- the second most frequent after delirium is alcoholic psychosis. It usually develops acutely, either in a state of a hangover syndrome, or during a period of prolonged binge. Leading in the clinical picture of the disease are auditory verbal (verbal) hallucinations, which occur with a clear consciousness and maintaining orientation in the environment. The patient first hears a simple noise, the sound of wheels, and then “voices” appear that take on the character of a dialogue or even an entire assembly condemning his behavior. The patient hears accusations and threats against him, condemnation of his actions, drunkenness, the demand for punishment up to physical reprisal. Occasionally, against the background of general abuse, abuse, threats, timid lonely voices of the “defenders” appear. Patients under the influence of these voices are in a state of fear, anxiety, try to escape from them, sometimes they leave far from home, they turn to the police for help. Suicide attempts are frequent.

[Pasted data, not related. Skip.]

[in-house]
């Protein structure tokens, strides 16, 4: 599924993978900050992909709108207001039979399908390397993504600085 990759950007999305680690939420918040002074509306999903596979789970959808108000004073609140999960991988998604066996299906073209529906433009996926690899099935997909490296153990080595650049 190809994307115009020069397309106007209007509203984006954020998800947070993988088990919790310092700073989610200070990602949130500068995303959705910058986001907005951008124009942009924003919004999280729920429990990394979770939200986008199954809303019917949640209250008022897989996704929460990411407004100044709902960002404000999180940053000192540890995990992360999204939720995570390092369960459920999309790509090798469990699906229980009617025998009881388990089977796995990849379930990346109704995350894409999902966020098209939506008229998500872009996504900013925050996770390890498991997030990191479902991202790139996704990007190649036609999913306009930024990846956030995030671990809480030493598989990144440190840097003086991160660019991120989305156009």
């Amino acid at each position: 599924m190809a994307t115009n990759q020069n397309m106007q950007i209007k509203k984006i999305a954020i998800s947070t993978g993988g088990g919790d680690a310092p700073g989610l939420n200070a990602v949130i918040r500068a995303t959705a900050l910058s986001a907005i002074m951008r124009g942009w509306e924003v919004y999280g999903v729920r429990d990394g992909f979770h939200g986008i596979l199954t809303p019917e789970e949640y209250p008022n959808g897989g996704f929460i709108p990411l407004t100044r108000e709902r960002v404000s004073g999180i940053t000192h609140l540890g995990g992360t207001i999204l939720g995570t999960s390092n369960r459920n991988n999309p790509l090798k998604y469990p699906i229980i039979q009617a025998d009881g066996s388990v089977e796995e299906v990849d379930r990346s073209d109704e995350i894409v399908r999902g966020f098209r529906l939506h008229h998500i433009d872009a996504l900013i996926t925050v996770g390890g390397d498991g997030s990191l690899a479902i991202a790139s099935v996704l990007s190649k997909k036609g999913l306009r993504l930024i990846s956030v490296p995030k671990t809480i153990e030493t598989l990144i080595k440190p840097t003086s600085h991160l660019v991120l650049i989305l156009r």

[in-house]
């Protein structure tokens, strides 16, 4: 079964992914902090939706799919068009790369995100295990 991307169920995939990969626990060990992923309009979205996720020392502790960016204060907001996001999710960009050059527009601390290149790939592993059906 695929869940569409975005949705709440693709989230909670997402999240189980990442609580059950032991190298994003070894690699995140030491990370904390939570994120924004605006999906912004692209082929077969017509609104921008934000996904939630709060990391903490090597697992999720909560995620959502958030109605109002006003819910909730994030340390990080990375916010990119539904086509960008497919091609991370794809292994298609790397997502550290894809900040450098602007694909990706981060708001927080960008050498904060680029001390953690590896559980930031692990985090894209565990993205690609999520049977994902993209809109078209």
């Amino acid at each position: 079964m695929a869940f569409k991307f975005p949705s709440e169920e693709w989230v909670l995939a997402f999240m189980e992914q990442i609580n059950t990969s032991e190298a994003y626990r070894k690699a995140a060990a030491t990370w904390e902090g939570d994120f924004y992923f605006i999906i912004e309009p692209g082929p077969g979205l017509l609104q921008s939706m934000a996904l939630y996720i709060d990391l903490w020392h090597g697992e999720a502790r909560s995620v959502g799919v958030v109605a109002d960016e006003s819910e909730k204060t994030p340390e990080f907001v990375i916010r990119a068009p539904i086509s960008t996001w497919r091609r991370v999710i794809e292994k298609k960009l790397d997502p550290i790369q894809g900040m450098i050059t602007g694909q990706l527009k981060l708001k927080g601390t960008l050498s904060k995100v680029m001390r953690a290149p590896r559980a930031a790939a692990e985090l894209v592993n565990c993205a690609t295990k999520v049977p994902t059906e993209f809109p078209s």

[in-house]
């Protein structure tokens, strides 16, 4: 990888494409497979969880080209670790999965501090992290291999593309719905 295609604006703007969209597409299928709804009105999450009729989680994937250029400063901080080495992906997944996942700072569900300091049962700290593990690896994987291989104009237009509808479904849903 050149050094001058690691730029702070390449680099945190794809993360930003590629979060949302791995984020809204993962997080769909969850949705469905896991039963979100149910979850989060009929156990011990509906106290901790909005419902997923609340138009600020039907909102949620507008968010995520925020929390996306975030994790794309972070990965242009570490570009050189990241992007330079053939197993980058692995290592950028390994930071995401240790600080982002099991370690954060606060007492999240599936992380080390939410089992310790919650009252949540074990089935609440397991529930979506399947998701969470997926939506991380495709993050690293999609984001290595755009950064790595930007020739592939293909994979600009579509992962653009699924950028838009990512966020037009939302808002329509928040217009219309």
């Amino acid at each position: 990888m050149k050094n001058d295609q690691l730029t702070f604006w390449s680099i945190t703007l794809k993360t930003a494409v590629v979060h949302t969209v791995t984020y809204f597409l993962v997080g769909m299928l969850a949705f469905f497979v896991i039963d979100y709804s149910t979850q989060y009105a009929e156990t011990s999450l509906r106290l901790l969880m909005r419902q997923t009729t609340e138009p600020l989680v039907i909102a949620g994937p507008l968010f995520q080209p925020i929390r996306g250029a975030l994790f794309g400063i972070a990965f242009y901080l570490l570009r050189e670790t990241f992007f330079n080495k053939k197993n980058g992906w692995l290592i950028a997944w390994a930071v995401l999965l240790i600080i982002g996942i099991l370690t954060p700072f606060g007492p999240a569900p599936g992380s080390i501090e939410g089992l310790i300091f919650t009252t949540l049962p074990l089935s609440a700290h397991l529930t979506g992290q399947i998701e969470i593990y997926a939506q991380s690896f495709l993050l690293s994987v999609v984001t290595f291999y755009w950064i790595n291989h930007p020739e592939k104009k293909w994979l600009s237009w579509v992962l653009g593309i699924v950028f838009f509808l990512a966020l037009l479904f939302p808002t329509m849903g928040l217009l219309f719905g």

The disease can be limited to a few days, but more often lasts for weeks. Acute alcoholic hallucinosis is prone to recurrence (recurrence) if alcohol abuse continues. In about 1/4 of patients, he takes a protracted chronic course, lasting months and even years. In such cases, patients seem to "get used" to their "voices", they are clearly divided into two groups: scolding and protecting. At times, hallucinations subside or cease altogether, a critical attitude towards them, an awareness of the disease, appears.
In some cases, chronic alcoholic hallucinosis develops gradually, without a previous acute episode, as a rule, with prolonged daily use of alcohol with symptoms of chronic intoxication with the subsequent development of dementia.
Treatment:Hallucinations are stopped by the appointment of antipsychotic drugs (haloperidol, triftazine, etaperazine, etc.). With severe hangover syndrome - detoxification therapy. It is also necessary to carry out anti-alcohol treatment, which, in turn, is the prevention of alcoholic hallucinosis.